• Walk around your neighborhood and see if you can find butterflies. 
  • To encourage butterflies in your backyard, add plants to your garden that attract the local butterflies. I am going to have the grands plant some varieties for the Painted Ladies butterfly which are the type of butterfly that will emerge from the caterpillars I purchased in the kit.
  • Visit butterfly pavilions in your area. Often they are offered seasonally at local botanical gardens, zoos, and natural history museums. Our local botanical garden offers a butterfly pavilion from mid-May through mid-August. This is the field trip that we have yet to do, but will be the culminating activity of this study unit.

Spatial Intelligence (Picture Smart)

Craft projects: The grands love to do art projects, so I always have lots of activities in this intelligence.

Butterfly Eggs on a Leaf: 

Tahoe completed two of these projects. For the first one, I drew a leaf on some green construction paper for Tahoe. He cut it out himself. Then I had him make small balls from PlayDough to represent the eggs that will eventually hatch and become the butterfly.

For the second leaf and egg activity, I cut out a leaf pattern from white construction paper and had Tahoe use his green dot paints. When those were dry, he glued pom poms onto the painted leaf to represent the eggs.


I helped Tahoe make a caterpillar out of an 8 ” length of ribbon, a milk bottle cap, strips of construction paper, googly eyes, glue, tape, and a permanent marker. Glue was not strong enough to keep the milk bottle cap on the ribbon, so I used tape. Tahoe used glue for all the googly eyes and construction paper.


Since my grands love to use the circle punches I own, I use them in a lot of my craft projects. To make the butterfly, I drew the outline of a butterfly on a piece of manila construction paper. Then Tahoe was able to punch out his own circles from several different colors of construction paper and glue them inside the butterfly outline.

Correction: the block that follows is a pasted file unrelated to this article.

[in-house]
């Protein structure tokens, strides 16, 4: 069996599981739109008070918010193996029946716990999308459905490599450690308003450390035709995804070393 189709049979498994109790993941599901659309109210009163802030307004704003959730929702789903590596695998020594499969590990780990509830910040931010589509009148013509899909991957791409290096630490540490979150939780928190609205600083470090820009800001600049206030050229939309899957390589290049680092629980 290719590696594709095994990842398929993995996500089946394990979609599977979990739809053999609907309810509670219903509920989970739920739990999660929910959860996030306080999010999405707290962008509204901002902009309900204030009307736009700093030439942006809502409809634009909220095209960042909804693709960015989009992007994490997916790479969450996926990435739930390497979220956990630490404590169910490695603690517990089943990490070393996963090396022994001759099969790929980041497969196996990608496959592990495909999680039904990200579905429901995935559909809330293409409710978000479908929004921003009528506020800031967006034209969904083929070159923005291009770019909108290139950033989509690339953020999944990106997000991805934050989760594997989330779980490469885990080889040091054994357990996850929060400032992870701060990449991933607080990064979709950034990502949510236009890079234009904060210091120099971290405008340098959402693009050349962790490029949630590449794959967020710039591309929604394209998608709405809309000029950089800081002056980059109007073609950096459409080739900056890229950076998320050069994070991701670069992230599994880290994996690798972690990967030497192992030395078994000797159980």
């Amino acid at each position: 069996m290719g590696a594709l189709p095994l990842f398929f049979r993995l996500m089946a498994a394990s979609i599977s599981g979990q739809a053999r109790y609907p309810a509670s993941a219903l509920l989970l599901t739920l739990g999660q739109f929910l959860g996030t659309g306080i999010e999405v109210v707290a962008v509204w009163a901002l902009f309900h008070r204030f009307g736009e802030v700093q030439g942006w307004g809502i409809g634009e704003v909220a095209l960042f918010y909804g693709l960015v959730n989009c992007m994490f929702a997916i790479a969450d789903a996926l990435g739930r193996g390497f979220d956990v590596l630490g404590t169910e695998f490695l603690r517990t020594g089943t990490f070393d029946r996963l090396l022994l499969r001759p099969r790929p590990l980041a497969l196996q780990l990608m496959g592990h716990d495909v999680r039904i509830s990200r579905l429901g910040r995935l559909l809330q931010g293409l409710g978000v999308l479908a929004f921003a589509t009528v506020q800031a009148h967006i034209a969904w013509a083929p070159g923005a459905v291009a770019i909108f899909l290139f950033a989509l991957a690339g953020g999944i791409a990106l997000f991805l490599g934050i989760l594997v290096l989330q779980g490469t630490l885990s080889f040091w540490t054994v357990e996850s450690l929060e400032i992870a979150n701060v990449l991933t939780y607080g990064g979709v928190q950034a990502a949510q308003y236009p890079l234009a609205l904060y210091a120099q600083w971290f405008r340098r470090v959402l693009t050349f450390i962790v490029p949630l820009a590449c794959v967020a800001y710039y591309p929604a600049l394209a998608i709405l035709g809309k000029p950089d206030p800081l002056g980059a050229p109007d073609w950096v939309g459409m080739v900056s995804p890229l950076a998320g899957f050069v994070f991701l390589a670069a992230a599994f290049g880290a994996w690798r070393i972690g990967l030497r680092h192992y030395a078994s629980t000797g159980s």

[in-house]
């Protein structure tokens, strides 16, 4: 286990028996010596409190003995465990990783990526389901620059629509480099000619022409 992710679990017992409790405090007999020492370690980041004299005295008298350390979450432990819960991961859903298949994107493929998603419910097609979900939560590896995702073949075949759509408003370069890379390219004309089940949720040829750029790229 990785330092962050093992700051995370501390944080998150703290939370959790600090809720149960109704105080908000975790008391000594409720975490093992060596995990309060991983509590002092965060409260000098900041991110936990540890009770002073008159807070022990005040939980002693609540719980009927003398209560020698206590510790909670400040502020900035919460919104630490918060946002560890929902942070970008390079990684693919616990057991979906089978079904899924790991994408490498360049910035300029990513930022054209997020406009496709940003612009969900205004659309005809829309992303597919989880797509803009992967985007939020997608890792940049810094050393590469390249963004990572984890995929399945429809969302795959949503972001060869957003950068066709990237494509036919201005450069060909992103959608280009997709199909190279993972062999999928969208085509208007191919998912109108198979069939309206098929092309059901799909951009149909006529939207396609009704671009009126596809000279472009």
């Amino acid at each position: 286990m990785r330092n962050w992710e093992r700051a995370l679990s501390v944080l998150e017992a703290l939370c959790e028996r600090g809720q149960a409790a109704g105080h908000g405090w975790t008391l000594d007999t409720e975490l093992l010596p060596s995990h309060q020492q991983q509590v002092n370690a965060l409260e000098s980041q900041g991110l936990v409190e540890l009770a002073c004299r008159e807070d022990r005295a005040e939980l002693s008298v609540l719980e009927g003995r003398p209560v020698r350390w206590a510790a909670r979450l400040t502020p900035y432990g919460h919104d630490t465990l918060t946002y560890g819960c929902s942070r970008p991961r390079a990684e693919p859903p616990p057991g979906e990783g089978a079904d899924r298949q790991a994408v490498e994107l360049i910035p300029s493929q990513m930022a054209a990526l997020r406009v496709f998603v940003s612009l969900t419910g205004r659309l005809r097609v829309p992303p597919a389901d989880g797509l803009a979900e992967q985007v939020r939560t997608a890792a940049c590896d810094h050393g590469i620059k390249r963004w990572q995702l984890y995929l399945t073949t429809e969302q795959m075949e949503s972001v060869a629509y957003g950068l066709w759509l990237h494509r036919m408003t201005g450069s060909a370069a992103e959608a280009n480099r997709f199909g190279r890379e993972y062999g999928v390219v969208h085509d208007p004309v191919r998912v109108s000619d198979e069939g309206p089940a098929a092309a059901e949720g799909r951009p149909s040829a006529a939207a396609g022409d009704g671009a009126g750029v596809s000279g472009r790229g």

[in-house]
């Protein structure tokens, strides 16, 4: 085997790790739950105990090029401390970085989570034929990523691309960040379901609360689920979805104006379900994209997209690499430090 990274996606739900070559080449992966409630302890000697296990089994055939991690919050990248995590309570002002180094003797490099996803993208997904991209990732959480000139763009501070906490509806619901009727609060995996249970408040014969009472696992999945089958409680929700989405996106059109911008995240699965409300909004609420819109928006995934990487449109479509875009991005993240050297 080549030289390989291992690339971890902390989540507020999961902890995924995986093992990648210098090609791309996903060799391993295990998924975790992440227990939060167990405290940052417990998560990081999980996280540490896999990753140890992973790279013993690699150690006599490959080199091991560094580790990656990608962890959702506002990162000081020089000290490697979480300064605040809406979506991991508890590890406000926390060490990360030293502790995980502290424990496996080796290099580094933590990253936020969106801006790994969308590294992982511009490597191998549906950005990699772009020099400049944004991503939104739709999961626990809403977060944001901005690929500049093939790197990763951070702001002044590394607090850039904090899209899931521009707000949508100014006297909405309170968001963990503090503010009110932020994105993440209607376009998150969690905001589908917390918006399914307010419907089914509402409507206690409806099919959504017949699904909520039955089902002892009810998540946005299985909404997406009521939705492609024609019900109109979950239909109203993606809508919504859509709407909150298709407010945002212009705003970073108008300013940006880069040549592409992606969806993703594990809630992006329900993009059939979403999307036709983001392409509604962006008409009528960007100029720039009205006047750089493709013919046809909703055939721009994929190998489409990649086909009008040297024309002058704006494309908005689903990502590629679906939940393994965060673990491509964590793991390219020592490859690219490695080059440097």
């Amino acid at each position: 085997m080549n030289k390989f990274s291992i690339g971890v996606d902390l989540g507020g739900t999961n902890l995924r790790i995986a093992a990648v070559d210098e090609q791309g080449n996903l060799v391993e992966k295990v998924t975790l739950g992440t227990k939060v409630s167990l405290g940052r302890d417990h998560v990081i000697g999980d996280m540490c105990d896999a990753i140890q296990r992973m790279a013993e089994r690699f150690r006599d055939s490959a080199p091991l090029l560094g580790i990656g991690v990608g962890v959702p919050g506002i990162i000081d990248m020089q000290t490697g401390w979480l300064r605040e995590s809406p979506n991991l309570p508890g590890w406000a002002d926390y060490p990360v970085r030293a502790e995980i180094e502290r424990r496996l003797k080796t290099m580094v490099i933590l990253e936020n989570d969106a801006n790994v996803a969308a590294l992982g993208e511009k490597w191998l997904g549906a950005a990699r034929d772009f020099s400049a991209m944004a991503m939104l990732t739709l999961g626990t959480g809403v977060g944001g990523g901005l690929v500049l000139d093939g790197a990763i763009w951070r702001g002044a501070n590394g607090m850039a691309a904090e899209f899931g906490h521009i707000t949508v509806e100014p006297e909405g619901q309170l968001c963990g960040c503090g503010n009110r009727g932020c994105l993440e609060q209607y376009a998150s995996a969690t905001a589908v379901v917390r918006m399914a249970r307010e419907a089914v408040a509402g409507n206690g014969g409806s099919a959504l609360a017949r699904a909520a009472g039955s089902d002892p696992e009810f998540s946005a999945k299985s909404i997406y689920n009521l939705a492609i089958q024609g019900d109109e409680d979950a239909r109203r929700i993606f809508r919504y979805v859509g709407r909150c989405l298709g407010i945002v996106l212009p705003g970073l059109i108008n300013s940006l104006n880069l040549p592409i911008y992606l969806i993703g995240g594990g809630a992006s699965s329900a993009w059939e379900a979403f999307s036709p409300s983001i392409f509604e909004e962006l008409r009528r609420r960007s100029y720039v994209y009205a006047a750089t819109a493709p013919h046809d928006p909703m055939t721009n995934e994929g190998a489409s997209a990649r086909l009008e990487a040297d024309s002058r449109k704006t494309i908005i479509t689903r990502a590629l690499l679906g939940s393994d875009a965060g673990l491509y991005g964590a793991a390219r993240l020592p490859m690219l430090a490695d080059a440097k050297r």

Videos: I also showed short videos to the grands regarding the life cycle of the butterfly.

Interpersonal Intelligence (People Smart)

  • Circle Storytelling: After the grands understand the life cycle of the butterfly, have them take turns explaining it in a story. This can be done as circle time, or around a meal. Start the story with, “One day I found some small eggs on the milkweed plants in the backyard.” Then have each child take their turn to add to the story.
  • Dramatic play: The grands often use the topics we have been discussing in their “pretend” play, or dramatic play. One day I saw two of the grands playing together and using their toy cars and pretending that they were caterpillars and  butterflies. Just watching them play together like this can tell me a lot about their understanding of this study unit.

Bodily-kinesthetic Intelligence (Body Smart)

I had the grands use their bodies to show me each stage of the butterfly. Here are some of the ways they demonstrated the life cycle of the butterfly: 

Fingerplays with songs: I also found several fingerplays and songs (incorporating the music intelligence with the bodily-kinesthetic intelligence) at this website that I use frequently to get ideas: 


Exercises: I also found this idea online which uses a variety of physical exercises to demonstrate the life cycle of the butterfly:


 Intrapersonal Intelligence (Self Smart)

  • Discuss individually with each grand: What is your favorite part of the butterfly’s life cycle? Show (from our library books) or tell me which butterfly you like the best?
  • I leave the library books in a convenient place for the grandsons so they can browse or read them on their own.


I have other study units for this age group. You may be interested in this one:


I hope you are finding these Multiple Intelligence activities useful as you plan lessons for children in your care.  If you would like to see more of these unit studies as I create them, you can become a follower of this blog.



I love to add my blog posts to link parties such as:






Elf on the Shelf Book Study-Ages 3-5 Years

My daughter and son-in-law have been doing The Elf on the Shelf tradition for several years with their three boys, and my older grandsons named their elf Graham Cracker. So my youngest grandson,  3 1/2 years, is already familiar with looking for the elf’s location each morning. However, this Christmas he is ready to understand more fully The Elf on the Shelf story.

That is why I created this Multiple Intelligence Book Study just for my youngest grandson, Tahoe. I have read the book aloud to him several times, and additionally planned at least one activity for him in each intelligence. I thought I would share this with others to show how I turned this book study into an enriching educational experience for Tahoe. I used at least one activity for each intelligence, but often we did more than one.

1202150823-1~2Linguistic Intelligence/Word Smart

  • I read the book, The Elf on the Shelf by Carol V. Aebersold and Chanda A. Bell, aloud to Tahoe each day of the study unit.